I may not have recalled his words absolutely accurately but they impressed me greatly at the time and the gist of them has stuck in my mind ever since.

  4. The memory of hearing that is what prompted me to write this post. I didn’t remember where I first heard it, but I’m confident that Shelby Foote was at least one source. Thanks for writing.

  5. Norman R. Saliba says:

    This is an extremely well-written article about the lowercase “u” used in the Declaration of Independence. I first contemplated this when I was reading “The Real Lincoln” by Thomas J. DiLorenzo and watching some of his lectures about the “Civil War” (War of Northern Aggression). My grandfather has always stressed to me the importance of knowing the difference between a Constitutional Republic and Democracy (uppercase D). I truly think that, because the Founding Fathers were men of the Enlightenment, or Age of Reason, they were leading us out of the Middle Ages, and Abraham Lincoln reeled us right back into them by stripping the South of its right to secede. Today, we have no “Free and Independent States”; we have one large federal nation-state, all thanks to “Honest” Abe.

  6. Thank you, Mr. Saliba. The era of the Founding Fathers (Enlightenment / Age of Reason) is a point that had been lost on me until you mentioned it. That is one of those forces that shape the culture that I had learned of in the past, but then forgotten. Thanks for the refresher course. Please stop by and comment again, sir.

  7. Norman R. Saliba says:

    I really can’t speak for the Founding Fathers, but I think they understood that it’s a basic human tendency to want to overpower and enslave each other. But thanks to the Declaration and Constitution they came up with, they set in stone the liberties all humans are entitled to. I think people discredit them because they “owned slaves” or other charges people are very ill-informed about, but they knew what they were talking about, considering all the corruption they had lived through.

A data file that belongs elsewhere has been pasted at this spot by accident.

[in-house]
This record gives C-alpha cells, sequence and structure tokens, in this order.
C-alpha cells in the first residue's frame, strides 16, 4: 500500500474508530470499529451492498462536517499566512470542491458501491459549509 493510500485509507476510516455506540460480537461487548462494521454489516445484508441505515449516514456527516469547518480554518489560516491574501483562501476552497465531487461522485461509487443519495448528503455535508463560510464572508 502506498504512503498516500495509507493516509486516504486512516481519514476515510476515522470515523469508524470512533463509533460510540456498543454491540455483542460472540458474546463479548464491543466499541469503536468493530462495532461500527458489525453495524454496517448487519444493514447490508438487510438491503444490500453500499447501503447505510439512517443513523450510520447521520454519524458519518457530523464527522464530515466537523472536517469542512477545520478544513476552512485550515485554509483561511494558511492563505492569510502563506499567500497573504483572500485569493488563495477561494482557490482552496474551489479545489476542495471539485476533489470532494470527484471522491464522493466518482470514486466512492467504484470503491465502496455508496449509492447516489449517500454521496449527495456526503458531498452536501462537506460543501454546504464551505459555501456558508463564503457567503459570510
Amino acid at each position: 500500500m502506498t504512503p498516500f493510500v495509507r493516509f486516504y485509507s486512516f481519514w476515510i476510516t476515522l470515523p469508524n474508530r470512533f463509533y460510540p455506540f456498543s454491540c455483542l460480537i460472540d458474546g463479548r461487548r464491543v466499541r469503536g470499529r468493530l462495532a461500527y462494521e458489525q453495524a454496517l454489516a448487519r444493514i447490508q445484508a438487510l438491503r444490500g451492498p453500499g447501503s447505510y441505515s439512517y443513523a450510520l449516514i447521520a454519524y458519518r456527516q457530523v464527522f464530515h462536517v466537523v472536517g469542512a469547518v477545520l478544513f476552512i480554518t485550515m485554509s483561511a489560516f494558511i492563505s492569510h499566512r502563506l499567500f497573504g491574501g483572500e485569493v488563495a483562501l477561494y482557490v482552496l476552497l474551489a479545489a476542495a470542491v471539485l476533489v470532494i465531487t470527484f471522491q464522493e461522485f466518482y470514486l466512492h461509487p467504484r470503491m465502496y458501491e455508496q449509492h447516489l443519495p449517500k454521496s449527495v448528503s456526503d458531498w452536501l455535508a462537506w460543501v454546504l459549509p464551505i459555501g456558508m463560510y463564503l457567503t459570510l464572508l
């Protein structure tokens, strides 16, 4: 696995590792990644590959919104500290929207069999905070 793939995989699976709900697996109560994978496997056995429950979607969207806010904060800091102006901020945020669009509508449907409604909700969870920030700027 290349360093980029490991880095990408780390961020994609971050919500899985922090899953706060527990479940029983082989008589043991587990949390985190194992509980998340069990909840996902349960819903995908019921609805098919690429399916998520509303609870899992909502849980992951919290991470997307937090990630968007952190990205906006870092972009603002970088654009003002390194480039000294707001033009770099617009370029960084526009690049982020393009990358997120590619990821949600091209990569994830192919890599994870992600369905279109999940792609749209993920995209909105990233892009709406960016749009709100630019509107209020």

8. Olden says:

    Sound grammar would dictate the lowercase usage of “these united states,” as the “united” is being used as an adjective and “states” as a non-proper noun. One could just as well say, “these states” and be referring to the same set. However, generally when one says “the United States,” they are referring to the country as an entity unto itself.

  9. Paul says:

    The declaration of Independence was nothing more than what it was, a declaration of 13 independent states wishing to remove themselves from the British crown, hence the use of the lower case u. It was not a binding contract, the Constitution was.
    The preamble to the Constitution reads, We The People, with the people, despite their state, as the foundation of the country. It then continues with “of the United States.” Notice the use of the word the and not these, and the capitalization of the U. The creators of the Constitution spent more than a decade fine tuning what they considered an imperfect but necessary document, hence the Bill of Rights, and the use of an upper case U was intentional, as was the size of the phrase We The People.
    As for the Lincoln commit, Jefferson thought a new Constitution would be written every 20 years, to keep up with the progression of time, unfortunately nostalgia replaced sense and the US was left with an outdated contracted that needed rectifying. Also, as soon as the Southern states succeeded, one could argue that they were a sovereign nation that was predetermined to be annexed by the US due to the great gift of Manifest Destiny bestowed upon the US by the grace of God.
    Anyway, The “founding fathers” of this nation intended for this country to be one nation, made up of semi autonomous states and a strong central government, and they placed within the most important document, the Constitution, the authority of the Federal government to make, and enforce, laws that superceded the state. If they had not wanted it that way, we would not have the Constitution that we possess.